Academic journal article URISA Journal

Hierarchical Clustering of Multiobjective Optimization Results to Inform Land-Use Decision Making

Academic journal article URISA Journal

Hierarchical Clustering of Multiobjective Optimization Results to Inform Land-Use Decision Making

Article excerpt

INTRODUCTION

Planning problems often have many potential solutions and multiple competing objectives. These types of problems are well addressed by multiobjective optimization methods. Multiobjective optimization is applied to problems in a variety of fields where multiple conflicting objectives must be considered. The result is a nondominated set of potential solutions. A solution is nondominated if no feasible solution exists that is better on all objectives.

Balling (2004) used a multiobjective optimization algorithm to consider city and regional land-use and transportation planning. Like this paper and that of Roberts (2003), the goal of using multiobjective optimization was to improve on traditional planning methods. In most planning decisions, the alternative plans are formulated based on the experience and preferences of planners then presented to the public and the decision makers. This small set of plans cannot adequately capture the complexity of the planning problem and is inherently subjective (Balling 2004).

To evaluate their approach, Balling (2004) presented the results of their analysis to local city planners, state planners, and environmental planners, as well as local politicians. All persons consulted approved of this approach and encouraged continued work although a final plan was not chosen from the 100 resulting plans. Motivating this work, Balling (2004) believes that one reason that a plan was not chosen from the optimization results is the difficulty of considering such a large number of plans. Even with a large number of plans for consideration, planners uncovered key aspects of the problem that were used in the selection of a final plan. With current computing power, it is possible to consider multiobjective problems with very large nondominated solution sets. For example, the land-use problem in this paper has 6,561 nondominated solutions. According to Balling (2004), the number of plans to be considered must be objectively reduced to a set of plans representing "distinct conceptual ideas." In other words, decision makers need a sample of the nondominated solutions that is sufficiently representative of the possibilities and trade-offs but small enough for tractable consideration.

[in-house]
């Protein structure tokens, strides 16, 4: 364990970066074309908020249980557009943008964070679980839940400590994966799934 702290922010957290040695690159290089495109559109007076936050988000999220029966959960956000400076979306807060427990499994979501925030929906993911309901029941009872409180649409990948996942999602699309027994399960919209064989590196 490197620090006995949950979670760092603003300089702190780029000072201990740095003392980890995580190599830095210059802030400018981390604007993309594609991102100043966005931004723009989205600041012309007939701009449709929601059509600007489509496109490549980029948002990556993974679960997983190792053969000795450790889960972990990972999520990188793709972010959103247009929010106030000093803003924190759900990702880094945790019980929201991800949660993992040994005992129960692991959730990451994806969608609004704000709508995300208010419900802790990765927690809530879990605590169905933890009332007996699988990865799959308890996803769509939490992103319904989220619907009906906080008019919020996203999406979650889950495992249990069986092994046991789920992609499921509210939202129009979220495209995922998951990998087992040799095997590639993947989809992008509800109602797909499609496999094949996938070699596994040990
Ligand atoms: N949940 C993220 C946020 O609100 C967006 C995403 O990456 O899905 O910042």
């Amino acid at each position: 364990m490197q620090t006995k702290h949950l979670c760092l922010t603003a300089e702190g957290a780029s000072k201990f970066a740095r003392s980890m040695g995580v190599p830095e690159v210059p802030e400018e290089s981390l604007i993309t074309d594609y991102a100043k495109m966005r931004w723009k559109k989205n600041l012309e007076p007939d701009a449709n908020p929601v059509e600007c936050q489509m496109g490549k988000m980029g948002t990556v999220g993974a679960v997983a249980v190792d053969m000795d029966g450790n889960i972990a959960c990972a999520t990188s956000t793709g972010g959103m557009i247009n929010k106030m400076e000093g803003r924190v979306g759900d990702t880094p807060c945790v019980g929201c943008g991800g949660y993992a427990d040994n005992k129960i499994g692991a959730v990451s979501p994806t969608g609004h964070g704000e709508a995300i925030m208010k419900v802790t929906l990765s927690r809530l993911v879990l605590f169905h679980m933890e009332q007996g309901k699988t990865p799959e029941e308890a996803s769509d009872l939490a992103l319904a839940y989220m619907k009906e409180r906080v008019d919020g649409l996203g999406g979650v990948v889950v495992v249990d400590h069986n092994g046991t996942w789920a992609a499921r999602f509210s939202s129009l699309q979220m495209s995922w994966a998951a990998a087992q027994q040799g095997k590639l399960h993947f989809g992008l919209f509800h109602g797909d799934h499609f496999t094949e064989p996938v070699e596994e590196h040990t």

The multiobjective optimization literature acknowledges the need for a method of reducing or organizing the nondominated set (Benson and Sayin 1997). Several researchers (Rosenman and Gero 1985, Morse 1980, Taboada et al. 2007) have dealt with this issue using cluster analysis or filtering. This paper differs from their work for it aims not only to make the nondominated set tractable but to do so without removing any elements of the nondominated set before presenting the solutions to the decision makers. A set of potential land-use plans is organized into nested groups of similarly performing plans without filtering out any plans.

Cluster analysis can be applied to the results of a multiobjective optimization algorithm to organize or partition solutions based on their objective function values. In this paper, clustering is used to take a large set of land-use plans and organize them based on proportions of urban, natural, and agricultural land-use as well as landscape-ecology measures. The goal of clustering is to create an "efficient representation that characterizes the population being sampled" (Jain and Dubes 1988, p. 55). Such a representation allows a decision maker to further understand the decision by making available the attainable limits for each objective, key decisions and their consequences, and the most relevant variables; this presentation is an improvement on a list of potential solutions and their associated objective function values.

This paper details a hierarchical cluster analysis approach to organize Pareto optimization results into a hierarchical representation. The methodology is applied to a greenlands system design problem in an urban fringe area in southern Ontario, Canada. …

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